Sligo’s Amazing Geology
Sunday, May 16, 2008

Smithsonian geologist Janet Douglas, a long-time Takoma Park resident, led 21 adults on a walk through the 500-million-year history of Sligo Creek’s geologic evolution, focusing on the area between Maple Avenue and the Flower Avenue playground.

We started at a wide, flat rock emerging from the lawn behind the bus stop at the corner of Maple and Sligo Creek Parkway. This rock’s grayish color and lumpy texture says a lot about its makeup and origins that we learned along the way.

Janet explained that the bedrock now visible in the Park shows evidence of metamorphic processes that require levels of pressure and heat (at least 700° F) only possible beneath mountains 7-10 miles high above the current surface. This is one reason why geologists describe our area as having once been dominated by Himalayan-sized mountains. Erosion over hundreds of millions of years has uncovered these rocks once so deeply buried.

The surfaces of many rocks in Sligo are obscured by moss, lichens, and chemical weathering. A freshly broken rock shows its true salt-and-pepper texture. Each bit of color is a crystal grain of muscovite (white or shiny mica), biotite (dark), or feldspar (white or pinkish), the basic constituent minerals of our Sligo rocks. Janet said that these types of minerals, and the size of the grains, indicate a medium grade sandstone that cooled slowly enough from the high pressure and temperature of metamorphism for visible crystals to grow, but not slowly enough for very large crystals to form.

Geologists believe this rock material originated as muddy sediments at the bottom of the ancient Iapetus Ocean about 450 million years ago. This ocean separated the proto-North American continent from an approaching volcanic island arch that eventually collided with our continent during the Taconian Orogeny between 460 and 440 million years ago.

Embedded within this salt-and-pepper background is a profusion of rock chunks of various sizes called clasts or olistoliths. Geologists infer these fell into the muddy ocean bottom during landslides off the volcanic island chain before the muddy sediments became rock. The lighter-colored objects (mostly schist and metamorphosed quartz-sandstone) are made of quartz and other resistant felsic minerals and may thus protrude from the surface of the rock. The less common darker objects are mostly amphibolite, a metamorphosed igneous rock made of less-resistant mafic minerals (high in magnesium and iron) and often recessed into the rock face

Occasionally, we were able to see the layering effects of metamorphosis. The striped pattern on this rock’s surface resulted from intense pressure on opposing sides (in this case, top and bottom) that caused its minerals to flatten out in layers as they crystalized. It probably reflects the most recent episode of metamorphism, thought to have occurred between 320 and 220 million years ago when the future-African continent slammed into North America during the most recent mountain-forming event, the Alleghanian Orogeny. (Africa later moved to its current position when the Atlantic Ocean opened up.)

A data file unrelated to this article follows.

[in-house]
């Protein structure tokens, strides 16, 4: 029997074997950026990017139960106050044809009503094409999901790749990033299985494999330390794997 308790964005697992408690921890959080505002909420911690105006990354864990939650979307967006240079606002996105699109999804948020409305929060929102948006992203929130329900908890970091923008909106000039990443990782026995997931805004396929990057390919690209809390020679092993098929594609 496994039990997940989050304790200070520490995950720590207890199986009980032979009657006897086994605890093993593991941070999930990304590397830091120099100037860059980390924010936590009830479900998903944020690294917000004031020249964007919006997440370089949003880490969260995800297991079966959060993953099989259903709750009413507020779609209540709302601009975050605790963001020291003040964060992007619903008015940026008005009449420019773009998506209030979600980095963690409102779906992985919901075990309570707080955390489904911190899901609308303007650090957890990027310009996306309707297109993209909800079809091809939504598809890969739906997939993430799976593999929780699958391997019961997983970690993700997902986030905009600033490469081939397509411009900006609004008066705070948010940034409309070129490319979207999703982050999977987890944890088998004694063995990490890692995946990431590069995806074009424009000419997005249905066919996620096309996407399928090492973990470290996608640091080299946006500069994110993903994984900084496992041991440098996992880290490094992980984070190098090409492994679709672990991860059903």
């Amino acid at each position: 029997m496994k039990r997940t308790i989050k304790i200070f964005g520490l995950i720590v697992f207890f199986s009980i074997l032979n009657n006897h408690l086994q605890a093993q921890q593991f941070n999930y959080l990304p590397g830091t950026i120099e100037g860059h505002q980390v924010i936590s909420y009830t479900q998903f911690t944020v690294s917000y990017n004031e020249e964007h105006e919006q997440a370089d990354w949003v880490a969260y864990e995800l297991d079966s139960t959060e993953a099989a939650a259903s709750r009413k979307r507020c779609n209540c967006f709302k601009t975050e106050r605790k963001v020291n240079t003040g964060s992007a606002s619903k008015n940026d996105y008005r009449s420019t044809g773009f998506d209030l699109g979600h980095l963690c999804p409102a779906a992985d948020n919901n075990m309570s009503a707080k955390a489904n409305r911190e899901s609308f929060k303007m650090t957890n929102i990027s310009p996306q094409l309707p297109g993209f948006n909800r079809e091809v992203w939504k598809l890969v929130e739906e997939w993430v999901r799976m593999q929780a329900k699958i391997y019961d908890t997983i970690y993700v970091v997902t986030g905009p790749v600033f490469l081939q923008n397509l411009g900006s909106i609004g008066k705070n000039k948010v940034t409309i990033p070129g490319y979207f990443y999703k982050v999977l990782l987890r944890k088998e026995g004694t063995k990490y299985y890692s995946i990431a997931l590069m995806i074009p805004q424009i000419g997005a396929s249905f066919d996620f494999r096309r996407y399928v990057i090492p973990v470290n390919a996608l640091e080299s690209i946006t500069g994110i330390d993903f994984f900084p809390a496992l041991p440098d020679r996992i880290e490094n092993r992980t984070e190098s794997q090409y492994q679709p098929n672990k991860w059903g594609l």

A common feature of our rocks are their many quartz bodies, ranging from barely-visible finger-nail-sized pieces to large boulders. Janet explained that quartz has the lowest melting temperature of our common minerals, so it more readily becomes liquid during the building up of mountains. This liquid quartz creates small crystals within rocks and fills large crevices, hardening into veins. Although quartz is highly resistant to chemical breakdown (by acid or water, for example), it is quite brittle and breaks easily into smaller and smaller pieces, thus forming the pebbles and sands of Sligo’s stream beds (and our ocean beaches).

Janet showed us a dramatic vein of quartz within the creek bed, just upstream from the Carroll Ave bridge. It spans the wide, couch-shaped feature known as “Meditation Rock.” This large vein includes a major segment of pure muscovite.

One big boulder of quartz is located on the west slope of the creek valley, just downstream from the Carroll Ave bridge.

The on-going erosion of our rocks was also in evidence. Janet showed us a rock where layers have been peeling off. This very slow process, called exfoliation, results when rocks gradually expand after being buried under miles of heavy mountain material. The expansion, aided by freeze and thawing, causes layers to peel off.

We also looked at the phenomenon of parallel breaks (joints) in our rocks. These retain evidence of ancient pressures on the rocks, which tend to fissure along lines of weakness inherent in the rocks’ mineral structure. The angle of these joints is the same through a wide swath of the Maryland Piedmont, indicating that the entire area was subject to massive pressures from the same direction.

A non-native rock that is nevertheless prevalent in Sligo is the limestone imported as rip-rap to reinforce the stream banks. The clearly layered and wavy texture of the rock, along with the absence of visible grains, marks this as limestone, probably quarried near Baltimore where it occurs. The dramatic white banding is a vein of pure calcite. Elsewhere along the Creek, a rock called serpentinite has been brought in, probably from the quarry in Rockville.

Narrative and photos by Michael Wilpers, Natural History Committee Chairperson